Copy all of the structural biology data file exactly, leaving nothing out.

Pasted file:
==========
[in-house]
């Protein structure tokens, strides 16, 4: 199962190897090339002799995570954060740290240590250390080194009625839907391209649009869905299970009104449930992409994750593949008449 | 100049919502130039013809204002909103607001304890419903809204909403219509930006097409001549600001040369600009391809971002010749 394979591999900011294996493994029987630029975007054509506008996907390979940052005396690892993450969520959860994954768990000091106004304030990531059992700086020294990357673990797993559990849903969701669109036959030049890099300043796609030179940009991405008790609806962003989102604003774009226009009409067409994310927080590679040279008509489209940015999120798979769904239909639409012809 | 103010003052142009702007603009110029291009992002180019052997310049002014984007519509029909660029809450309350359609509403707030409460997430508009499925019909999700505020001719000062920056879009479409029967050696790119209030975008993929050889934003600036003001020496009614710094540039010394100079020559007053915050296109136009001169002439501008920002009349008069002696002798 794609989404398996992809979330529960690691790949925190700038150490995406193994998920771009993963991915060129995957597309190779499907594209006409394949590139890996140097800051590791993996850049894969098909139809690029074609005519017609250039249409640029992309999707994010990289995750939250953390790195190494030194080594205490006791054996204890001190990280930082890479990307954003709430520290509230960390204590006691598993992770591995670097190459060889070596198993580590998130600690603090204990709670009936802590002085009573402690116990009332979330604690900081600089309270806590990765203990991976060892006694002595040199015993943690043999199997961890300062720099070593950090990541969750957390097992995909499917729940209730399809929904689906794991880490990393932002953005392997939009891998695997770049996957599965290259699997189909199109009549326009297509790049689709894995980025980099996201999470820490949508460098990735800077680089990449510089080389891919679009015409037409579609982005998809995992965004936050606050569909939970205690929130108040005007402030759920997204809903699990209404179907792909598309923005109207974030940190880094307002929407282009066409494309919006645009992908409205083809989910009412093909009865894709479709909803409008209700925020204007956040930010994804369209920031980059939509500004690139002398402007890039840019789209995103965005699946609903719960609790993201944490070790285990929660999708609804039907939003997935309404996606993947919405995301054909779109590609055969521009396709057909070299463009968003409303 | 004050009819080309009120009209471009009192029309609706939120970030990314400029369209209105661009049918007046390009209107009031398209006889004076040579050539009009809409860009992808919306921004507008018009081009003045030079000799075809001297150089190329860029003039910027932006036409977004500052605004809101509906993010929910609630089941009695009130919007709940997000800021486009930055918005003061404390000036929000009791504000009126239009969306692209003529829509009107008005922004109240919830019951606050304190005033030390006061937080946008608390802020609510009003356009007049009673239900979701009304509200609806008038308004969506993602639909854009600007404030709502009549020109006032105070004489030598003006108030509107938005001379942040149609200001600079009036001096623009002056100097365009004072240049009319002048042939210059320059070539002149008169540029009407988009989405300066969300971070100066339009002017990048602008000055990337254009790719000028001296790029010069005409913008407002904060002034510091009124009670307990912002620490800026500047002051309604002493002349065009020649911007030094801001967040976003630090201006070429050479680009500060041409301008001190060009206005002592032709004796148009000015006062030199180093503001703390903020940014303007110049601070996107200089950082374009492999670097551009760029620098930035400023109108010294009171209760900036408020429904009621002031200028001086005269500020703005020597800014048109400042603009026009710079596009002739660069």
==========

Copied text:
[in-house]
């Protein structure tokens, strides 16, 4: 199962190897090339002799995570954060740290240590250390080194009625839907391209649009869905299970009104449930992409994750593949008449 | 100049919502130039013809204002909103607001304890419903809204909403219509930006097409001549600001040369600009391809971002010749 394979591999900011294996493994029987630029975007054509506008996907390979940052005396690892993450969520959860994954768990000091106004304030990531059992700086020294990357673990797993559990849903969701669109036959030049890099300043796609030179940009991405008790609806962003989102604003774009226009009409067409994310927080590679040279008509489209940015999120798979769904239909639409012809 | 103010003052142009702007603009110029291009992002180019052997310049002014984007519509029909660029809450309350359609509403707030409460997430508009499925019909999700505020001719000062920056879009479409029967050696790119209030975008993929050889934003600036003001020496009614710094540039010394100079020559007053915050296109136009001169002439501008920002009349008069002696002798 794609989404398996992809979330529960690691790949925190700038150490995406193994998920771009993963991915060129995957597309190779499907594209006409394949590139890996140097800051590791993996850049894969098909139809690029074609005519017609250039249409640029992309999707994010990289995750939250953390790195190494030194080594205490006791054996204890001190990280930082890479990307954003709430520290509230960390204590006691598993992770591995670097190459060889070596198993580590998130600690603090204990709670009936802590002085009573402690116990009332979330604690900081600089309270806590990765203990991976060892006694002595040199015993943690043999199997961890300062720099070593950090990541969750957390097992995909499917729940209730399809929904689906794991880490990393932002953005392997939009891998695997770049996957599965290259699997189909199109009549326009297509790049689709894995980025980099996201999470820490949508460098990735800077680089990449510089080389891919679009015409037409579609982005998809995992965004936050606050569909939970205690929130108040005007402030759920997204809903699990209404179907792909598309923005109207974030940190880094307002929407282009066409494309919006645009992908409205083809989910009412093909009865894709479709909803409008209700925020204007956040930010994804369209920031980059939509500004690139002398402007890039840019789209995103965005699946609903719960609790993201944490070790285990929660999708609804039907939003997935309404996606993947919405995301054909779109590609055969521009396709057909070299463009968003409303 | 004050009819080309009120009209471009009192029309609706939120970030990314400029369209209105661009049918007046390009209107009031398209006889004076040579050539009009809409860009992808919306921004507008018009081009003045030079000799075809001297150089190329860029003039910027932006036409977004500052605004809101509906993010929910609630089941009695009130919007709940997000800021486009930055918005003061404390000036929000009791504000009126239009969306692209003529829509009107008005922004109240919830019951606050304190005033030390006061937080946008608390802020609510009003356009007049009673239900979701009304509200609806008038308004969506993602639909854009600007404030709502009549020109006032105070004489030598003006108030509107938005001379942040149609200001600079009036001096623009002056100097365009004072240049009319002048042939210059320059070539002149008169540029009407988009989405300066969300971070100066339009002017990048602008000055990337254009790719000028001296790029010069005409913008407002904060002034510091009124009670307990912002620490800026500047002051309604002493002349065009020649911007030094801001967040976003630090201006070429050479680009500060041409301008001190060009206005002592032709004796148009000015006062030199180093503001703390903020940014303007110049601070996107200089950082374009492999670097551009760029620098930035400023109108010294009171209760900036408020429904009621002031200028001086005269500020703005020597800014048109400042603009026009710079596009002739660069």